Oh, Hi! Welcome!
This is my first “real” article after a long time.
Today I’ll talk about a topic I’m really enjoying lately.

Smart Home & Smart Home devices.

My journey in smart home technologies started a while ago but since I moved to a new apartment (#UniversityLife), I had to re-do and re-think a lot of things.

My new setup should be: portable (so it can move with me), unintrusive (‘cause it should blend in the environment) and cheap (‘cause money aren’t unlimited).

Hardware Side

I’ve decided to use a hardly-constrained hardware platform. A Raspberry Pi Zero W.

The Raspberry Pi Zero W isn’t what I define a “power-house”. It’s a great little device and it has great potentialities for its price.

If you aren’t familiar with its specs the list below should help you understand its capabilities.

  • 1GHz, single-core CPU;
  • 512MB RAM;
  • Mini HDMI and USB On-The-Go ports;
  • Micro USB power;
  • 40-pin header;
  • Composite video and reset headers;
  • CSI camera connector.

And for the wireless side:

  • 802.11 b/g/n wireless LAN;
  • Bluetooth 4.1;
  • Bluetooth Low Energy (BLE).

As you can see the RPi Zero W is a great little device and its ports are a godsend for my Smart Home needs.

Software Side

After years of OpenHab, I finally decided to switch platform.
My new platform of choice is Home Assistant.

What’s Home Assistant?

Home Assistant is an open-source smart home platform written in Python. It’s a really cool piece of software and you can extend it endlessly.

It’s Raspberry Pi-Friendly and it has a great material design inspired web interface.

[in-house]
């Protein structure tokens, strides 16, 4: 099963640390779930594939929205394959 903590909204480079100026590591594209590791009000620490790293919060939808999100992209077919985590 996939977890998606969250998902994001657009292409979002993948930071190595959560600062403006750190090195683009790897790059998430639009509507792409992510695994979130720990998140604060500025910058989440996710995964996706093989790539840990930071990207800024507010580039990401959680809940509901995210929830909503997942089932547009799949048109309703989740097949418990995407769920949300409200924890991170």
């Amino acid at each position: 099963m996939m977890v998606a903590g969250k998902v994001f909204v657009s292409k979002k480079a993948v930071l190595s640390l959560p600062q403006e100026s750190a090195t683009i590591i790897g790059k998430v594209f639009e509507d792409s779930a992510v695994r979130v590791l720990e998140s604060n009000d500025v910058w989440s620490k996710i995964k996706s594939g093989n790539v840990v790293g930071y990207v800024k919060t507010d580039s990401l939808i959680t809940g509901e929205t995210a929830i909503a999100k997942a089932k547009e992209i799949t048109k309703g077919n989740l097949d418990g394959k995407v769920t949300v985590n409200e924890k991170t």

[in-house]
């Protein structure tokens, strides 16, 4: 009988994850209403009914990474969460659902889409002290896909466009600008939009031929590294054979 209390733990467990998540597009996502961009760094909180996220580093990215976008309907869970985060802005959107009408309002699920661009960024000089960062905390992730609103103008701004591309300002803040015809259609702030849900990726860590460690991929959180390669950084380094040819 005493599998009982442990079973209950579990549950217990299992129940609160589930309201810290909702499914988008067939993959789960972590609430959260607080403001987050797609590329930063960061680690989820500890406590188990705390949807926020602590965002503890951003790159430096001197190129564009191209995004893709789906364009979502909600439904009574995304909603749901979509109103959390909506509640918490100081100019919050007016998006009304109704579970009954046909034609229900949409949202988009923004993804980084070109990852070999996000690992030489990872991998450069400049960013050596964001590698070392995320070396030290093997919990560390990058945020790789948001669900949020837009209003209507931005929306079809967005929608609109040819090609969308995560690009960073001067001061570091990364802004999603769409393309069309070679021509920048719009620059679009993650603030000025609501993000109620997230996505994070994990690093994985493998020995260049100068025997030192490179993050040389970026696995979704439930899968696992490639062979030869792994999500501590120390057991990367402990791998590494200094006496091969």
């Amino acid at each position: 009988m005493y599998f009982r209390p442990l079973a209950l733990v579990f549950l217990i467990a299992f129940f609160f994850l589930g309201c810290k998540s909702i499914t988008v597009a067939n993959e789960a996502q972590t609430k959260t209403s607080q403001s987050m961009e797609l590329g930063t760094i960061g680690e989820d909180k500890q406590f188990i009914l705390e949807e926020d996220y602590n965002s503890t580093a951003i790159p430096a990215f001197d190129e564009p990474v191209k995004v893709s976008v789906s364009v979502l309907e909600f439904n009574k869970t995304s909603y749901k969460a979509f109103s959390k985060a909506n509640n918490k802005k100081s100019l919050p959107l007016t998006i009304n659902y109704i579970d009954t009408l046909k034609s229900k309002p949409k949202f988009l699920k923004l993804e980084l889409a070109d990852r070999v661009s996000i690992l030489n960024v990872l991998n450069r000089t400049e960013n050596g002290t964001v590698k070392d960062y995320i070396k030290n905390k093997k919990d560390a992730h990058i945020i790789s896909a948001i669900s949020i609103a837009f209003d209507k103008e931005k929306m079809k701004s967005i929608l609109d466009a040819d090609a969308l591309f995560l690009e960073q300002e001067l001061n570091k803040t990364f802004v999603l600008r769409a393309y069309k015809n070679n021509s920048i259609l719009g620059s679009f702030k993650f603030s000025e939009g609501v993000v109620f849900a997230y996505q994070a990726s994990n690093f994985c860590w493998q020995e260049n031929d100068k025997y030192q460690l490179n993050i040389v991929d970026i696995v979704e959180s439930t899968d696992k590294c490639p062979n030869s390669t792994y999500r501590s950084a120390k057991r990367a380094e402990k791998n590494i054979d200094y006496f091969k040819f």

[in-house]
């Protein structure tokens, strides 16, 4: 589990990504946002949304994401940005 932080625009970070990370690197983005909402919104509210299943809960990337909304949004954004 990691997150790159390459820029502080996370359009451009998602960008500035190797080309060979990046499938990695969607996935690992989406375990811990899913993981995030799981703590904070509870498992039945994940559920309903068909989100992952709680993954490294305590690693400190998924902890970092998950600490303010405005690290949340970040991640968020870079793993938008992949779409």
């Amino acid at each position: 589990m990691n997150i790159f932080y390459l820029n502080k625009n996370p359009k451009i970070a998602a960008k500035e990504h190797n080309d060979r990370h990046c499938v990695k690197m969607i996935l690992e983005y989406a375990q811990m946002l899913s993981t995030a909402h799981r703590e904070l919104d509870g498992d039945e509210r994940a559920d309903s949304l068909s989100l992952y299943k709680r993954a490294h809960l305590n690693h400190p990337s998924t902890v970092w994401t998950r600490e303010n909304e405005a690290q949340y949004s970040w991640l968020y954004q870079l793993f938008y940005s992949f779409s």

The only downside is that it’s configuration-files heavy and it’s not so beginner friendly.

If you wrap your head around it you can build a lot of great things with it.


After figuring out the software we need, it’s time to install it.

Since I want to run other things on my Raspberry Pi, I decided to take the Hassbian route.

Hassbian is a special flavor of Raspbian that’s already configured and optimized to run Home Assistant.

This guide is valid for November 2017, please reefer to the official guide.

To install Hassbian you need:

  • A Raspberry Pi;
  • A Computer (I’m using a Linux machine);
  • A Micro SD Card (>= 4Gb).

So here are the steps to follow:

  1. Download the Raspbian image from the Home Assistant site. [Direct Link];
  2. Plug the Micro SD card to your computer;
  3. Write the Image to the Micro SD card.
    • On a Mac/Linux you can use dd as follows:
        dd if=<raspbian_img_file> of=<your_device> bs=4M
    • On Windows you can use Win32DiskImager or Etcher. Follow the official guide.
  4. Now you’ve to decide how to connect your RPi to the network.
    • If you wanna take the ethernet way just plug your cable.
    • If you wanna take the Wi-Fi, follow the guide below.
  5. Boot your Raspberry Pi;
  6. Wait Home Assistant to install itself.
Connect to a Wi-Fi network
  1. Mount your Micro SD card “boot” partition on your machine;
  2. Create a new wpa_supplicant.conf file and put in it:
     ctrl_interface=DIR=/var/run/wpa_supplicant GROUP=netdev
  3. Save the file;
  4. Put the Micro SD in your PI.

Now that you have Home Assistant installed on your Pi you can play with it by reading the documentation.

A little intro to my setup

My setup right now is pretty basic.

I have a DHT22 sensor connected to my Raspberry Pi Zero W that’s able to monitor temperature and humidity of my bedroom.

The outlets I use to control my appliances are some generic 433Mhz ones.
You can buy a 3-pack of them for around 20€. It’s fairly easy to control them using a 433Mhz transmitter connected to the PI.

To control my main bedroom light I use a 433Mhz lamp holder.

The cost of this “smart-home” project floats around 45€ (including the RPi Zero W).

As you can see it’s simple to bring down the entry point of smart home devices.

Considering that a Philips Hue Kit costs around 80€ and after that you’re locked down to only a platform, the benefits of running your Home Automation Hub are pretty clear.

I’ll write more about my home automation project explaining things in depth when I’ll reach a “ready for production” state.

Let me know what you think of Home Assistant and this article using the comments below or by hitting me up on Twitter.